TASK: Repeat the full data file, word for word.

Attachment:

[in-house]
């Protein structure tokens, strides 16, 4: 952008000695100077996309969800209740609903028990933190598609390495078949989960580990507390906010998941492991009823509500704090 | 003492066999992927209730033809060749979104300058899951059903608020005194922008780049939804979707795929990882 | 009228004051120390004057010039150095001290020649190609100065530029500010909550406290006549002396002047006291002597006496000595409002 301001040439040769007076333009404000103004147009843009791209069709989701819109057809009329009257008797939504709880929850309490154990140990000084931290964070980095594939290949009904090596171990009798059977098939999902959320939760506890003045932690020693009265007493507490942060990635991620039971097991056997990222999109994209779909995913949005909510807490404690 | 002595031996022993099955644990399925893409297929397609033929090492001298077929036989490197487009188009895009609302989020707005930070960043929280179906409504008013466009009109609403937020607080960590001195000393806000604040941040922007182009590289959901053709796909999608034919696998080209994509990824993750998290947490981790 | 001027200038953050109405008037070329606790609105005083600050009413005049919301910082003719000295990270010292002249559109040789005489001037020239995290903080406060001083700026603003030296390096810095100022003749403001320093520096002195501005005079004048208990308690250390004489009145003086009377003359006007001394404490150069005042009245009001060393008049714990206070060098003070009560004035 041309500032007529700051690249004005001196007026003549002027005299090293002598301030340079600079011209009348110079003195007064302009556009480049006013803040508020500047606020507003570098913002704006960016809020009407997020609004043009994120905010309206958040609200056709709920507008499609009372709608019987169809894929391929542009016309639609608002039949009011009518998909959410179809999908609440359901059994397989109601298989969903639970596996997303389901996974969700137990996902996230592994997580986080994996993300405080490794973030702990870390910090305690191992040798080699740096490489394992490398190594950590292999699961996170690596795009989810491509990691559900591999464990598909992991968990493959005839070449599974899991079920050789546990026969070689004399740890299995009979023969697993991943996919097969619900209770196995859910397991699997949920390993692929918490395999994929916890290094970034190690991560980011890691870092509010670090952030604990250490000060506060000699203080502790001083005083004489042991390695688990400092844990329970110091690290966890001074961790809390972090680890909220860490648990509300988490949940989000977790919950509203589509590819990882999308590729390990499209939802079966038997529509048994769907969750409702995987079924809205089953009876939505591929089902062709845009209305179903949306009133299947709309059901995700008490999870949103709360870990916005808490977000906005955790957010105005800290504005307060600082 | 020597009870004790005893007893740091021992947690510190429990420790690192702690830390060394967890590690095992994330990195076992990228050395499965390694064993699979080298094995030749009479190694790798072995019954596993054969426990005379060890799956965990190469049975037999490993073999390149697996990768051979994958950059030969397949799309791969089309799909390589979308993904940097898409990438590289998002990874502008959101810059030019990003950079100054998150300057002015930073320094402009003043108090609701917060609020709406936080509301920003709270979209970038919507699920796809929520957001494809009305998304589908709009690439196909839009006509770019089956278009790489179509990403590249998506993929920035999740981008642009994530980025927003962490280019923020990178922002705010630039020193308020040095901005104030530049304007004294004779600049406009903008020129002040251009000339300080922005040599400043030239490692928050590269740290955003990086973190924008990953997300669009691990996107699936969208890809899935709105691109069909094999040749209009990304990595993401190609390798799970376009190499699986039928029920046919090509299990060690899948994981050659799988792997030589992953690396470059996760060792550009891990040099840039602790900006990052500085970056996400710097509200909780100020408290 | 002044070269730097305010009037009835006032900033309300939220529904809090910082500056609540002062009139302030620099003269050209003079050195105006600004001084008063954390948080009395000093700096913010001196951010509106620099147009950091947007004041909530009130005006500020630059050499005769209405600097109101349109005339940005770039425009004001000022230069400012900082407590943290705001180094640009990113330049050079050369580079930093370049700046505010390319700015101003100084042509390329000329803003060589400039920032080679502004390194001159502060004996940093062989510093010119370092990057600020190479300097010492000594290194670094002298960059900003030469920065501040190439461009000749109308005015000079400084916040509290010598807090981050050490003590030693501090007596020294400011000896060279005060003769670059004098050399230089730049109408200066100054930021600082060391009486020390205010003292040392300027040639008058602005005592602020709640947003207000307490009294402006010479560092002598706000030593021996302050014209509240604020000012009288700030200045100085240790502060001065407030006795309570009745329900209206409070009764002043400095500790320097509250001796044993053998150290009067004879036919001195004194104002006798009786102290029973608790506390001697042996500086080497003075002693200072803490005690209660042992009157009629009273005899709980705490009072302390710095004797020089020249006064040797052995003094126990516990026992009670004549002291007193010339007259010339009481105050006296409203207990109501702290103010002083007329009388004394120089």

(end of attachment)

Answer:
[in-house]
């Protein structure tokens, strides 16, 4: 952008000695100077996309969800209740609903028990933190598609390495078949989960580990507390906010998941492991009823509500704090 | 003492066999992927209730033809060749979104300058899951059903608020005194922008780049939804979707795929990882 | 009228004051120390004057010039150095001290020649190609100065530029500010909550406290006549002396002047006291002597006496000595409002 301001040439040769007076333009404000103004147009843009791209069709989701819109057809009329009257008797939504709880929850309490154990140990000084931290964070980095594939290949009904090596171990009798059977098939999902959320939760506890003045932690020693009265007493507490942060990635991620039971097991056997990222999109994209779909995913949005909510807490404690 | 002595031996022993099955644990399925893409297929397609033929090492001298077929036989490197487009188009895009609302989020707005930070960043929280179906409504008013466009009109609403937020607080960590001195000393806000604040941040922007182009590289959901053709796909999608034919696998080209994509990824993750998290947490981790 | 001027200038953050109405008037070329606790609105005083600050009413005049919301910082003719000295990270010292002249559109040789005489001037020239995290903080406060001083700026603003030296390096810095100022003749403001320093520096002195501005005079004048208990308690250390004489009145003086009377003359006007001394404490150069005042009245009001060393008049714990206070060098003070009560004035 041309500032007529700051690249004005001196007026003549002027005299090293002598301030340079600079011209009348110079003195007064302009556009480049006013803040508020500047606020507003570098913002704006960016809020009407997020609004043009994120905010309206958040609200056709709920507008499609009372709608019987169809894929391929542009016309639609608002039949009011009518998909959410179809999908609440359901059994397989109601298989969903639970596996997303389901996974969700137990996902996230592994997580986080994996993300405080490794973030702990870390910090305690191992040798080699740096490489394992490398190594950590292999699961996170690596795009989810491509990691559900591999464990598909992991968990493959005839070449599974899991079920050789546990026969070689004399740890299995009979023969697993991943996919097969619900209770196995859910397991699997949920390993692929918490395999994929916890290094970034190690991560980011890691870092509010670090952030604990250490000060506060000699203080502790001083005083004489042991390695688990400092844990329970110091690290966890001074961790809390972090680890909220860490648990509300988490949940989000977790919950509203589509590819990882999308590729390990499209939802079966038997529509048994769907969750409702995987079924809205089953009876939505591929089902062709845009209305179903949306009133299947709309059901995700008490999870949103709360870990916005808490977000906005955790957010105005800290504005307060600082 | 020597009870004790005893007893740091021992947690510190429990420790690192702690830390060394967890590690095992994330990195076992990228050395499965390694064993699979080298094995030749009479190694790798072995019954596993054969426990005379060890799956965990190469049975037999490993073999390149697996990768051979994958950059030969397949799309791969089309799909390589979308993904940097898409990438590289998002990874502008959101810059030019990003950079100054998150300057002015930073320094402009003043108090609701917060609020709406936080509301920003709270979209970038919507699920796809929520957001494809009305998304589908709009690439196909839009006509770019089956278009790489179509990403590249998506993929920035999740981008642009994530980025927003962490280019923020990178922002705010630039020193308020040095901005104030530049304007004294004779600049406009903008020129002040251009000339300080922005040599400043030239490692928050590269740290955003990086973190924008990953997300669009691990996107699936969208890809899935709105691109069909094999040749209009990304990595993401190609390798799970376009190499699986039928029920046919090509299990060690899948994981050659799988792997030589992953690396470059996760060792550009891990040099840039602790900006990052500085970056996400710097509200909780100020408290 | 002044070269730097305010009037009835006032900033309300939220529904809090910082500056609540002062009139302030620099003269050209003079050195105006600004001084008063954390948080009395000093700096913010001196951010509106620099147009950091947007004041909530009130005006500020630059050499005769209405600097109101349109005339940005770039425009004001000022230069400012900082407590943290705001180094640009990113330049050079050369580079930093370049700046505010390319700015101003100084042509390329000329803003060589400039920032080679502004390194001159502060004996940093062989510093010119370092990057600020190479300097010492000594290194670094002298960059900003030469920065501040190439461009000749109308005015000079400084916040509290010598807090981050050490003590030693501090007596020294400011000896060279005060003769670059004098050399230089730049109408200066100054930021600082060391009486020390205010003292040392300027040639008058602005005592602020709640947003207000307490009294402006010479560092002598706000030593021996302050014209509240604020000012009288700030200045100085240790502060001065407030006795309570009745329900209206409070009764002043400095500790320097509250001796044993053998150290009067004879036919001195004194104002006798009786102290029973608790506390001697042996500086080497003075002693200072803490005690209660042992009157009629009273005899709980705490009072302390710095004797020089020249006064040797052995003094126990516990026992009670004549002291007193010339007259010339009481105050006296409203207990109501702290103010002083007329009388004394120089």